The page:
Being a European is nothing unusual at the fund. But Lagarde is only the second IMF managing director who is not an economist by training – the other being the Swede Ivar Rooth, who led the fund in the 1950s. She says of her qualifications for the job that "the truth of the pudding is in the eating," and she is certainly not short of relevant experience. Before becoming France's finance minister she held a number of more junior ministerial positions, and between 1981 and 2005 she worked her way to the top of the law firm Baker & McKenzie. But she joins the IMF at a key juncture in its history. After years of dishing out its medicine to developing countries, the fund is now intervening in European countries including Latvia, Romania, Greece, Ireland and Portugal. Under Strauss- Kahn the IMF tripled its budget and pledged one-third of the money required for the European bailouts.
One of the fund's old prescriptions, currency devaluation, is not available in the single currency area. And yesterday in a report the IMF blamed Germany for not acting as an "economic locomotive in Europe". According to Chowla, the fund "has not learned the lessons of the Asian crisis or the Argentine crisis or the Russian crisis: that austerity policies are often misplaced and damaging when they are imposed in this way". He points to the recession in Greece – worse than many expected after a year under an IMF programme, with unemployment sky high – as evidence. A second rescue package would pile on more debt to bail-out private banks and Greece's debt must be restructured, he says, adding "Something has to give. The question is whether the change will happen in an orderly fashion."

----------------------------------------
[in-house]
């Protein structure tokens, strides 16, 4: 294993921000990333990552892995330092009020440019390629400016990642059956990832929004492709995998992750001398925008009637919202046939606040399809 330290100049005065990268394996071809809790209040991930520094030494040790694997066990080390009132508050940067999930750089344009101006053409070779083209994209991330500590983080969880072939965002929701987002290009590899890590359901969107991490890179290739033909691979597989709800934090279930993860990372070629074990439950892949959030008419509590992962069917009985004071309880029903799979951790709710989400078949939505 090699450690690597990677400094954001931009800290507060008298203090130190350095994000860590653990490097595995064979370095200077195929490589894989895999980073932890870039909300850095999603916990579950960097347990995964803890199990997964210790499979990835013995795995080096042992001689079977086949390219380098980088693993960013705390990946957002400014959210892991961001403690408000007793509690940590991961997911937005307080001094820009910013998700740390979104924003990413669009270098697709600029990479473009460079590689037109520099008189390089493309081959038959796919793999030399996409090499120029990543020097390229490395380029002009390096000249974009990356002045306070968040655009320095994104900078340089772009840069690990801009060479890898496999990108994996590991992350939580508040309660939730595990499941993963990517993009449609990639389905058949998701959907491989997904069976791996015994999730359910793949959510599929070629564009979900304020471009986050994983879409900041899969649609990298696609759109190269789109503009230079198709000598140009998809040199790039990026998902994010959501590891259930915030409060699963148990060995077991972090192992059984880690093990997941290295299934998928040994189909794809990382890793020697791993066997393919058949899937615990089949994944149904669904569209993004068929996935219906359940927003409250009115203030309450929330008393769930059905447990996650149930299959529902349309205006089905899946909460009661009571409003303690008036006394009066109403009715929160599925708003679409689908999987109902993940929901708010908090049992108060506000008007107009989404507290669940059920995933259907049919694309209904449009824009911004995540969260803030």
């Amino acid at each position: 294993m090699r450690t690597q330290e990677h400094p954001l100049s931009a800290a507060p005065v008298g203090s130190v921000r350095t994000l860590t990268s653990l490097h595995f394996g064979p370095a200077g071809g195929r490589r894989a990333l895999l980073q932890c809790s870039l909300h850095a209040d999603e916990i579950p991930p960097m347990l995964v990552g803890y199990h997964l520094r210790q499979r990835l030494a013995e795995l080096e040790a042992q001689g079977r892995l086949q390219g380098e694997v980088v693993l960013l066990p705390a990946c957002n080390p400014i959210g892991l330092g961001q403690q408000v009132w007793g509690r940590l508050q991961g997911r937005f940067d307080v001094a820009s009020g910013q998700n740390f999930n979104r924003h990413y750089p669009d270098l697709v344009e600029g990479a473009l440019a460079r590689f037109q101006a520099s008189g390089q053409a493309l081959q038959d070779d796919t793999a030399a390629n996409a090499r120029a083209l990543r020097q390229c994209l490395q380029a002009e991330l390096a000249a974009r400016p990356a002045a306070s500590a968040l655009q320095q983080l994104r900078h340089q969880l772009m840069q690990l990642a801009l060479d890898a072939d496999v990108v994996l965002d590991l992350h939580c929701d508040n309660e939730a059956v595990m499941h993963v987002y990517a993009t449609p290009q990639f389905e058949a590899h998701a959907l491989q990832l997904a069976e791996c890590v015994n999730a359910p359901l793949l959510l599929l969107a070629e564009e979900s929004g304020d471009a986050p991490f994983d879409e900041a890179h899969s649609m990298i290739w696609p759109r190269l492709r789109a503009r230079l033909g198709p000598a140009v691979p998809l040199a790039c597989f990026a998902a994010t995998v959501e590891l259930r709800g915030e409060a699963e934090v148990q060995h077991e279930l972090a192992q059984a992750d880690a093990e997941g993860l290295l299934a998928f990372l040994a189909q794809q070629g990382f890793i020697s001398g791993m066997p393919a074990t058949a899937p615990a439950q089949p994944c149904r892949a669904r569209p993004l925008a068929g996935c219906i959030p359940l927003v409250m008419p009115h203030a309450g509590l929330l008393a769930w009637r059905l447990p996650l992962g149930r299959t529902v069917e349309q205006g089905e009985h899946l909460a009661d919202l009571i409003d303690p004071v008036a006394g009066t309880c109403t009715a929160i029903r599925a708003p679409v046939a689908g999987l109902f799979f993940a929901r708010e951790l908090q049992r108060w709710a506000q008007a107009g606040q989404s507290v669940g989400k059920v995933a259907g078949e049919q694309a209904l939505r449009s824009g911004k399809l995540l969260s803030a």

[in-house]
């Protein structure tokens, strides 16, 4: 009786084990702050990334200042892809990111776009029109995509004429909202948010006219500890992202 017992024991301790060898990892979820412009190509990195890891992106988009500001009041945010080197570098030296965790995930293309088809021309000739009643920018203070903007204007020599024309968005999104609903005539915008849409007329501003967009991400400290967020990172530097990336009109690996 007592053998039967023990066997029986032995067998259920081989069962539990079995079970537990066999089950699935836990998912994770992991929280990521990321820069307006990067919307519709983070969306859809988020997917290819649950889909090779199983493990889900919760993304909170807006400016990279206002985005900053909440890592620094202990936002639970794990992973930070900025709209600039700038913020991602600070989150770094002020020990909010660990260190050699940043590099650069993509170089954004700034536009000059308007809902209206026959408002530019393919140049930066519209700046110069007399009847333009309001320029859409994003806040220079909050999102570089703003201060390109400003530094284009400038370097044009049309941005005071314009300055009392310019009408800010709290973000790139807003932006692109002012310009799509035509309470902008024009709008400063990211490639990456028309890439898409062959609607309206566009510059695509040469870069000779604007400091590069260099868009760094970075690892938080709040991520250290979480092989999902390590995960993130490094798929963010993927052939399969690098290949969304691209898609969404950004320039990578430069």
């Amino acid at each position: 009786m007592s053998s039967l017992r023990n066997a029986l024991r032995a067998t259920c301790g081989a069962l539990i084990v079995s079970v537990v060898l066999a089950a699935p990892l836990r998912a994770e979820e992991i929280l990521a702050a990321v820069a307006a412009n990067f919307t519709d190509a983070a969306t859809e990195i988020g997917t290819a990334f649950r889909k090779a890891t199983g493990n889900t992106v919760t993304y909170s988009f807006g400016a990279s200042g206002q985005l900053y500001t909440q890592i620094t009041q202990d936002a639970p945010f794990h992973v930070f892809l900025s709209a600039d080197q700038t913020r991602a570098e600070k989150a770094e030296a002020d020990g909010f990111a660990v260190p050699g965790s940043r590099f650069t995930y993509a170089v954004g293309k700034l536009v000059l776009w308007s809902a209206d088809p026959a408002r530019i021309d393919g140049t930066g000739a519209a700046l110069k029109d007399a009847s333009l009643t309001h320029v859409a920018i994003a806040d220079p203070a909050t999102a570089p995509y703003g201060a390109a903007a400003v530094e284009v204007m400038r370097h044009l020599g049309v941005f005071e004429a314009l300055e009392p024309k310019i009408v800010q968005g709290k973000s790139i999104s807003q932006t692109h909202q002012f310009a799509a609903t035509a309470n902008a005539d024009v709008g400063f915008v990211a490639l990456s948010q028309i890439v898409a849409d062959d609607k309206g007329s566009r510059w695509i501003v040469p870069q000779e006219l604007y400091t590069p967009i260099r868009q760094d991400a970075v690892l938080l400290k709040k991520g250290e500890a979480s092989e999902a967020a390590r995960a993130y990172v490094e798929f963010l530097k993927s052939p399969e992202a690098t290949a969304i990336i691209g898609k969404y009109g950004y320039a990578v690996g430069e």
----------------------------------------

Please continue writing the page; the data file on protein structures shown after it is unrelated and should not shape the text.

Chowla continues: "To be fair the IMF is not alone, not even in the lead, in pushing these policies. The EU is in the lead, which is all the more reason why at the head of the IMF we need someone independent of the member states, and we do not have that now." He calls for some intellectual leadership from the fund's management: "An IMF acting in a truly independent manner would have said that these debts were unsustainable and that it would not finance a programme unless there was a solution. And that solution needs to reflect the need to deal with the social consequences and inequalities that have resulted from the crisis." Lagarde tackled the question of her independence in her press conference on July, 6, insisting that "you can rely on me that the IMF in its judgment will remain independent".